How to Make a Chrome Extension - The Ultimate Guide

This is the ultimate guide to chrome extension development. I describe all the best practices learned and tested over several years, and teach you how to create a secure, robust and maintainable chrome extension.

Think of chrome extensions as containers for web apps

Yes, chrome extensions can be more powerful and have features that websites can't have ( like closing/opening tabs, accessing content from other websites, changing how a webpage looks ). But most of the time, the most complex and time-consuming part of creating a chrome extension is designing a user interface in a form of a popup or an overlay. That is all done with familiar to you technologies like JavaScript, HTML and CSS.

Learning by example

To teach you the basics of chrome extension development, in this guide we will develop a plugin from start to end and then publish it in Chrome Web Store.

Here is the idea for the addon: a quick reference for the chrome extension APIs. Right now it can find it here. We will be moving that page and all it's child pages into a smaller and simpler UI for faster reference.

Installing the extension

Enough of the theory already, let's get our hands dirty :) In the process of this tutorial, we will be improving this extension, building upon it, until we have a finished product. You can download the starting here: After downloading the zip file, please follow steps in this article to install the chrome extension in developer mode. "Developer mode" is meant for programmers who are working on chrome extensions, it allows us to test plugins locally. After following the steps - you should see a new icon in the top right of your browser window:

When you click on the icon - you will see a popup:

Congratulations, installation is complete!

Understanding file structure

Here is the full directory structure of the folder that you downloaded and installed:

|-- scr |-- manifest.json |-- lib |-- vue.min.js |-- img |-- logo_32.png |-- logo_128.png |-- pages |-- popup |-- index.html |-- main.js |-- style.css


{ "manifest_version": 2, "name": "Chrome Extension API Reference", "version": "1.0.0", "description": "This extension provides a simple and quick reference for chrome extension APIs, methods and properties.", "icons": { "128": "/img/logo.png" }, "browser_action": { "default_icon": "/img/logo_32.png", "default_popup": "/pages/popup/index.html" } }

/manifest.json is the main file of our extension. It declares the name of the plugin, description, logos, icons, which permissions are required, what scripts will be executed and on which websites.


/lib is the folder that contains external libraries used by our extension. In this example it has only one file - vue.min.js ( a UI framework ). But you could potentially keep other library files there like jQuery or moment.js.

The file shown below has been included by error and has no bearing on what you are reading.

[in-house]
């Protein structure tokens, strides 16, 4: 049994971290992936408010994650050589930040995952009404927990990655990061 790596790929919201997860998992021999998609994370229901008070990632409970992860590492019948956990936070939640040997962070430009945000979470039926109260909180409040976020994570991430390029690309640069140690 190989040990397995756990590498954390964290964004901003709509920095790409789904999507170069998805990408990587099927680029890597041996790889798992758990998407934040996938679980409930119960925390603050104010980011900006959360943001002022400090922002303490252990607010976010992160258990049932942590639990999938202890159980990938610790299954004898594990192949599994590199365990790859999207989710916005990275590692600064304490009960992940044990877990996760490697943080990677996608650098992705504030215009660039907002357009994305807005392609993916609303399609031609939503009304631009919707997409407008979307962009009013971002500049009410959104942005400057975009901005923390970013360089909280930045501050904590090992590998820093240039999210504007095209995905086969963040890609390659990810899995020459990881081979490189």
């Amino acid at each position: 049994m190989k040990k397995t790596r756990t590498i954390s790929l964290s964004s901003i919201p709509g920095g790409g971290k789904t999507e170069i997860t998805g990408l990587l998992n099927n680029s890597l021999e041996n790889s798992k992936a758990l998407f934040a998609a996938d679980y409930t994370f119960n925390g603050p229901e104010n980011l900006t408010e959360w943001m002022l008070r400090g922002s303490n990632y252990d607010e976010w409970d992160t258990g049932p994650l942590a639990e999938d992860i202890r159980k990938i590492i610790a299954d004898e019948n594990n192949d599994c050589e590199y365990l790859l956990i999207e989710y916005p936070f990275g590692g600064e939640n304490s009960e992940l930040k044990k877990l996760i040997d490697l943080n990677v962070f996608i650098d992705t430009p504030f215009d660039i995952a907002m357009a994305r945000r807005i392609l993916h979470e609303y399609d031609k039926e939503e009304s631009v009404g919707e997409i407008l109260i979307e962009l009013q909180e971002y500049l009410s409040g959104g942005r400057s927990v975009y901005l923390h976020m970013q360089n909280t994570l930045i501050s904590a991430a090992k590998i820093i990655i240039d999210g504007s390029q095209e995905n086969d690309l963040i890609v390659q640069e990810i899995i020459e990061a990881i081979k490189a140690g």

/img is the folder that contains images used by our extension.


/img/logo_32.png is the icon used by chrome on the chrome://extensions/ page:


/img/logo_128.png is the icon used by chrome on this page:

/img is the folder that contains images used by our extension.


/pages is the directory for specific pages in our extension. In this example it has only one page - popup, this will be a page that is displayed when a user clicks on the browser action icon in the top right of his window. If your chrome extension needs other pages, like settings, or an admin dashboard - you can put them here.


This folder contains HTML, CSS and JavaScript files for our popup.


<!DOCTYPE html> <html lang="en" > <head> <meta charset="utf-8"> <link rel = "stylesheet" href = "style.css" > </head> <body> <div> example text </div> <div id = "script" hidden > <script src = "main.js" ></script> </div> </body> </html>

This is the page that is displayed in our popup. As you can see, this is a very basic HTML page, nothing complicated.


html, body { width: 420px; height: 420px; margin: 0px; } div { padding: 24px; }

This is the file with styles for our popup. On line 7 of index.html you can see a link to this file.


This file is currently empty, but if you wanted to add event listeners for buttons, or make AJAX requests - you would do that here.

It's simple, right ?

|-- scr |-- manifest.json |-- lib |-- vue.min.js |-- img |-- logo_32.png |-- logo_128.png |-- pages |-- popup |-- index.html |-- main.js |-- style.css

Developing the browser action popup

Browser action popup is a small webpage that is opened when you click on the extension icon. Here is an example:

That is the most important part of the extension and it is very versatile. You could put anything there:

A timer / productivity app:

A UI that shows promo codes for the current website:

You can even put inside an iframe that shows a page from your website. This is a little known hack that can save you a lot of time and money :)

Here is an example with an iframe from

But we are building a plugin that will contain the chrome extension API reference. So we are putting this small interface inside:

Here is the extension's file structure after I created the application inside the popup:

|-- scr |-- manifest.json |-- lib |-- vue.min.js |-- img |-- logo_32.png |-- logo_128.png |-- pages |-- popup |-- index.html |-- main.js |-- style.css |-- main_item_arr.json